Monday, August 21, 2023

Rav Menashe Klein: Does sending girls to collect charity violate "the honor of the princess is to stay inside"

Rav Menashe Klein (4:125):Woe is to the girls school that sent them to collect money for charity Question: You want to know my view as to whether it is correct to send school girls from the higher grade with collection boxes (pushkes) into the stores and streets to collect money for Torah study or other worthy causes. Your view is that this practice violates the principle that the “The honor of the princess is inside” and also there is inappropriate contact with the people who pass by and this causes at times disgusting things. And I want to raise the additional question, “Why should this only be a concern for the higher grades? The question is definitely relevent also for the lower grades. Why should it be different because in both cases the girls are getting used to being amongst men? And the father of Shmuel did not let two sisters to sleep together to prevent them getting used to being physically close to another person. Everything depends on habit as is well known in this matter.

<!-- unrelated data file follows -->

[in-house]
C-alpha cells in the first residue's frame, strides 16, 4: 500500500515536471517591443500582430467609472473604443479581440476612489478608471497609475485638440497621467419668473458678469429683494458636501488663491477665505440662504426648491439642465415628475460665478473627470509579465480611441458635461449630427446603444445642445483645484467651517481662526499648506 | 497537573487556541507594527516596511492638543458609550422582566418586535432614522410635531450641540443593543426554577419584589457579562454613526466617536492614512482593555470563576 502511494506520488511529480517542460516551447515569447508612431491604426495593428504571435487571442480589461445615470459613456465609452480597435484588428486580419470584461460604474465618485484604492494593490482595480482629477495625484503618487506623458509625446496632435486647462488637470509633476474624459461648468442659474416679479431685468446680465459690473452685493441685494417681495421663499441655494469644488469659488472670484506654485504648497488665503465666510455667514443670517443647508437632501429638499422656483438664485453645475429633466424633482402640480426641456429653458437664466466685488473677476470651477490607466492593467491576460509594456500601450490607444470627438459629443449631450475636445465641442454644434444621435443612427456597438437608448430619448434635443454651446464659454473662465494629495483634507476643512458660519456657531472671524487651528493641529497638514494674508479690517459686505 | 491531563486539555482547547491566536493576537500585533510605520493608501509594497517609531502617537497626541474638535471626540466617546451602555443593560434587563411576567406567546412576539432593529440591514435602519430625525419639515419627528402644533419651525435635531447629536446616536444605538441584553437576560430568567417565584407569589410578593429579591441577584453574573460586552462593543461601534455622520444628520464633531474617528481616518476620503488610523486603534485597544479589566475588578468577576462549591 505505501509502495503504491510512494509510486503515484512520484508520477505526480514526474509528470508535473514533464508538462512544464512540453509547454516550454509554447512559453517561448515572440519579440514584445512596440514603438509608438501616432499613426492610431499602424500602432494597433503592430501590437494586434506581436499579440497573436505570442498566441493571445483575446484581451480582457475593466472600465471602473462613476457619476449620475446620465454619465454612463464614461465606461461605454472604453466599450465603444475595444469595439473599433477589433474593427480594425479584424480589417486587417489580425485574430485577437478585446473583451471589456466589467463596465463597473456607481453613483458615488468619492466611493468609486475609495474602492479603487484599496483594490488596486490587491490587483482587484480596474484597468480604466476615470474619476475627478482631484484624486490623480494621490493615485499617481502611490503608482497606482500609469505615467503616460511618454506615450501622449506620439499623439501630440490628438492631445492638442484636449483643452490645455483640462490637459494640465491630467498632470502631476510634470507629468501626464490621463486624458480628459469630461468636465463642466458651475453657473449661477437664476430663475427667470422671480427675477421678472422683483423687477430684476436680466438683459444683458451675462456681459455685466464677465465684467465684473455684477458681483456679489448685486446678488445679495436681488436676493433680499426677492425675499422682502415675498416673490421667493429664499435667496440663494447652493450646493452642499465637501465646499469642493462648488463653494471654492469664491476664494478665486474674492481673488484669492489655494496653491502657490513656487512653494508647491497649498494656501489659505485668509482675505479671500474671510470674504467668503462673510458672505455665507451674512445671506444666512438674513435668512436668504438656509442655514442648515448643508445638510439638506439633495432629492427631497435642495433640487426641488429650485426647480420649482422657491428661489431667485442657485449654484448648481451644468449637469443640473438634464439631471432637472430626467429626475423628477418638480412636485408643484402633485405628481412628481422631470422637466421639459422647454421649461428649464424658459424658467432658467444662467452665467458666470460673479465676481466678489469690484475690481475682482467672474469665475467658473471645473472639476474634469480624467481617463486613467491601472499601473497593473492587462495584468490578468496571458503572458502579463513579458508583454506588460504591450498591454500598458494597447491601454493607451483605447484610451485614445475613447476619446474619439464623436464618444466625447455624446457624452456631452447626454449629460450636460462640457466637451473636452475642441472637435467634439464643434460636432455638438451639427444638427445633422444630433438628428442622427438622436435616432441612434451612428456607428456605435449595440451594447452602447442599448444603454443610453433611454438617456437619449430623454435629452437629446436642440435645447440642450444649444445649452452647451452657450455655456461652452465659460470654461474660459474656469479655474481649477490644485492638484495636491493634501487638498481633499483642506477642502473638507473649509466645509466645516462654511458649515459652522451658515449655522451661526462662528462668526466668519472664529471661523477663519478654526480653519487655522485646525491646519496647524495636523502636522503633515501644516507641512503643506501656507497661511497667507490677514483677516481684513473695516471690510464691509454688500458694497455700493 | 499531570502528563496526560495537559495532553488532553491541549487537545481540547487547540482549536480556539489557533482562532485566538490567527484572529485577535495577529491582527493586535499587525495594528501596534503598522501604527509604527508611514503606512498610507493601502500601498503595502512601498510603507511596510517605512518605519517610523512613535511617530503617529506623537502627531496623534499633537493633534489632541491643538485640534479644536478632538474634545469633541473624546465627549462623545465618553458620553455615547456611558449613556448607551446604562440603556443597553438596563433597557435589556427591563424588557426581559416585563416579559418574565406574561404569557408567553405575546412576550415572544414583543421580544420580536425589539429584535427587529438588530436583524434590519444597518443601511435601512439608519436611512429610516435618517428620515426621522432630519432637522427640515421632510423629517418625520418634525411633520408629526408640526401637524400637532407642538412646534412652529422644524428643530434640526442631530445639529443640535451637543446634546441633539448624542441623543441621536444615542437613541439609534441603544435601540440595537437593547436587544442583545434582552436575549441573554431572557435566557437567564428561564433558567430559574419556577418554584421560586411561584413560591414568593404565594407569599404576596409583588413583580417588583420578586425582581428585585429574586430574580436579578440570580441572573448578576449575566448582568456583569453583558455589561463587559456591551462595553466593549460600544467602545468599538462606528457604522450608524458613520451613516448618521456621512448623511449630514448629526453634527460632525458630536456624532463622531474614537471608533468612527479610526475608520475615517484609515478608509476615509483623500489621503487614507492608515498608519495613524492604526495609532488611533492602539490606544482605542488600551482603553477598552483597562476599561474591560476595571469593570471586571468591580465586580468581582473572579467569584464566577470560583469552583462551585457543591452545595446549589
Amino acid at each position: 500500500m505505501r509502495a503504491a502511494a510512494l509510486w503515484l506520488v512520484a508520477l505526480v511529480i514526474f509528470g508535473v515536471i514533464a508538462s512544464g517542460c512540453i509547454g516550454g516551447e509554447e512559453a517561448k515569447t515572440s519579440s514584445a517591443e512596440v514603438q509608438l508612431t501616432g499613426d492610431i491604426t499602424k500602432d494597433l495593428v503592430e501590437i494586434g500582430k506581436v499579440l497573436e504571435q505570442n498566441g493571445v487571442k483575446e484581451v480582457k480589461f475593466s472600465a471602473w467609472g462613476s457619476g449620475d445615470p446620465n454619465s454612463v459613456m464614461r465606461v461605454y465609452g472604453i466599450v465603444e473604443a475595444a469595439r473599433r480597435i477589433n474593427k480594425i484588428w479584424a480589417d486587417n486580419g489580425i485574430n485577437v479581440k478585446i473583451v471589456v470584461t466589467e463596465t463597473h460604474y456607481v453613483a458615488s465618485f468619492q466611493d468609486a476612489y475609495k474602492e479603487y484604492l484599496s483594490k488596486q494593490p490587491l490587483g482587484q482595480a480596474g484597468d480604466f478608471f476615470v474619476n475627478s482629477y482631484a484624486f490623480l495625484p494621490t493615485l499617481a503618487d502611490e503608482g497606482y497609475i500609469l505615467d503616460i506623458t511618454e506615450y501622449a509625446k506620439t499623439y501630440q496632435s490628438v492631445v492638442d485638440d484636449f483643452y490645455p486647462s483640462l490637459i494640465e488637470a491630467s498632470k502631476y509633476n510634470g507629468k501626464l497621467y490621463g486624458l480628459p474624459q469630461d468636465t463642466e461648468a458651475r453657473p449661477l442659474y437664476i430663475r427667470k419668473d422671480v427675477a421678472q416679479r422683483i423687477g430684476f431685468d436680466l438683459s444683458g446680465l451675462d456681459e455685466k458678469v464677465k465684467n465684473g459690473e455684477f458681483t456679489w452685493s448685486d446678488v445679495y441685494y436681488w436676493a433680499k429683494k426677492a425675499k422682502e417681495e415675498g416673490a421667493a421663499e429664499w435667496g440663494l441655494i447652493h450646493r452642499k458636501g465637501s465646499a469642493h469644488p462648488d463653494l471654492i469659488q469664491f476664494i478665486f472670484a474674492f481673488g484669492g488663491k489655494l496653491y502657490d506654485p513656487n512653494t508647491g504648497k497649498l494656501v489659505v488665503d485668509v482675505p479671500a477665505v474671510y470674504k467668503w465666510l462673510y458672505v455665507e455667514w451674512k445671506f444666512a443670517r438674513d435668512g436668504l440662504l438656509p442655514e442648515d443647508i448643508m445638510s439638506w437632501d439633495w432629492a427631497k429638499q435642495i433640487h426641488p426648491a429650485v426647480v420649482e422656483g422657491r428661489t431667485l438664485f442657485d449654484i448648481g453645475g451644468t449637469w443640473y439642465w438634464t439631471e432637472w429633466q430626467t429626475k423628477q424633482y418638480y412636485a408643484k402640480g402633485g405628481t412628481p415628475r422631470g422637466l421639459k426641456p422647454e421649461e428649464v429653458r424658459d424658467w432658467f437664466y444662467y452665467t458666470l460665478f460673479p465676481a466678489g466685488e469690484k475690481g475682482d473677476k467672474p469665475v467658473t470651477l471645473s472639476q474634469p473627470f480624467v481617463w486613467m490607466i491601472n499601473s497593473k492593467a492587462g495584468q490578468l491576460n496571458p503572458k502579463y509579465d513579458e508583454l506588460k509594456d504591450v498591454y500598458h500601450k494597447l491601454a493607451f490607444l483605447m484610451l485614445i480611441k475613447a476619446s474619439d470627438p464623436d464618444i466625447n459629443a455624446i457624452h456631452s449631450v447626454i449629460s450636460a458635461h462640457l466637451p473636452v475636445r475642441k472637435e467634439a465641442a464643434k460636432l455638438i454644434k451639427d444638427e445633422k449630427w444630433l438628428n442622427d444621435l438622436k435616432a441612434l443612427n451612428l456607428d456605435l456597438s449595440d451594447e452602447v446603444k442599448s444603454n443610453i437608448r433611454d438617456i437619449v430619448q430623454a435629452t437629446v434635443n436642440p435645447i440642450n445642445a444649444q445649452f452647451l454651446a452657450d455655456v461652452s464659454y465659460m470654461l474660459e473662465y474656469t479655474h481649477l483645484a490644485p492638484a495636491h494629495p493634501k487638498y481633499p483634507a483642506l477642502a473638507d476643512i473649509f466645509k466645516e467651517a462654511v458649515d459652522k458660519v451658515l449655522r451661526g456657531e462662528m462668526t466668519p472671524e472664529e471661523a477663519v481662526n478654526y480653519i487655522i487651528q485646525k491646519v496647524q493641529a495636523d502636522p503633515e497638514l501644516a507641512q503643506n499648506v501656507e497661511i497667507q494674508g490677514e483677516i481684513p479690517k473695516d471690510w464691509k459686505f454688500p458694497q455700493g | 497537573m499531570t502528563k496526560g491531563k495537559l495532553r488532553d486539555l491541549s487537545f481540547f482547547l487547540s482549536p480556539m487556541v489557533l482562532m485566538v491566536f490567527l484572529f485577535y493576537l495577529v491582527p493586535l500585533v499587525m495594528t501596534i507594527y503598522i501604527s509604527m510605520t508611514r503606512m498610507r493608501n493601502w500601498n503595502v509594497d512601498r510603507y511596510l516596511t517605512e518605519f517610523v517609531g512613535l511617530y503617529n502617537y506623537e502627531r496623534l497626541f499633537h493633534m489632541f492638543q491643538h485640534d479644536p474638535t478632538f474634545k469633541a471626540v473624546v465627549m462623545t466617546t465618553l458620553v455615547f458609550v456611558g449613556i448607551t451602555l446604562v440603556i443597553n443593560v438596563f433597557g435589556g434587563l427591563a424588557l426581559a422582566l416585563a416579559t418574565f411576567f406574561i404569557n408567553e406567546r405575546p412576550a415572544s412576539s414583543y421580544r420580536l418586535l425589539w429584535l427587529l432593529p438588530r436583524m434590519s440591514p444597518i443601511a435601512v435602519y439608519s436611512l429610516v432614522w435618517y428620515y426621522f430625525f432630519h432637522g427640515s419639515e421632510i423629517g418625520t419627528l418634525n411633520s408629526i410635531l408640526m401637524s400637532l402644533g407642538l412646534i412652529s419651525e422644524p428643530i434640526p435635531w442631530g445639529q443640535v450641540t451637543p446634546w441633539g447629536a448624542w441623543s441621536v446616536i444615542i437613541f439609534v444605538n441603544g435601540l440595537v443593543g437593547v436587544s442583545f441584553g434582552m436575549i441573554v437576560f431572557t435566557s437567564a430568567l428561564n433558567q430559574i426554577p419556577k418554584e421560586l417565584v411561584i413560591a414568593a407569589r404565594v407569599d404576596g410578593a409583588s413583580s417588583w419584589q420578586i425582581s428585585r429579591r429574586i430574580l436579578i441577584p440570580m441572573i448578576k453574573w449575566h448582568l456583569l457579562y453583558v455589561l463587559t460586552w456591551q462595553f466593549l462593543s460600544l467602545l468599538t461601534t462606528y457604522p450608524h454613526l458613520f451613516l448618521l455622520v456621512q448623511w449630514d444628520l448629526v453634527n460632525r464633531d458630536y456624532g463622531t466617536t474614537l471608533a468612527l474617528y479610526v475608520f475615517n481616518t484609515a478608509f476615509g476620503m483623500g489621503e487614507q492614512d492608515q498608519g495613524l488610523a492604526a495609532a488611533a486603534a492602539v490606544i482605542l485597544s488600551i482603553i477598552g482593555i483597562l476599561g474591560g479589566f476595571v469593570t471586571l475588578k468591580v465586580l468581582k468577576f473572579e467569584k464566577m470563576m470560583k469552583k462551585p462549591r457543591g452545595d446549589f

Nonetheless it is difficult to state a clear cut rule because it strongly depends upon the place and the time and the person. There is no question in a case where the girls who normally are in fact in the house the whole day that we say “The honor of the princess is inside”. But that is an unusual case. In such a case there would be no mitzva to send them out to collect charity and in fact it would be a mitzva accomplished through sin. However due to our many sins it seems that these present day girls do not in fact fulfill the verse of “The honor of the princess is inside” and they leave the home regularly for all sorts of things. For example they go to school everyday on the bus with various and strange drivers and joke with them or discuss issues with them or even with an ordinary non-Jew that gets on the bus and they greet them – and this is a problem even with a Jewish driver. They learn English in school with male teachers who might be non-Jews or Jews. And this is true not only for English but also they have male teachers for Torah - and many of the teachers are unmarried.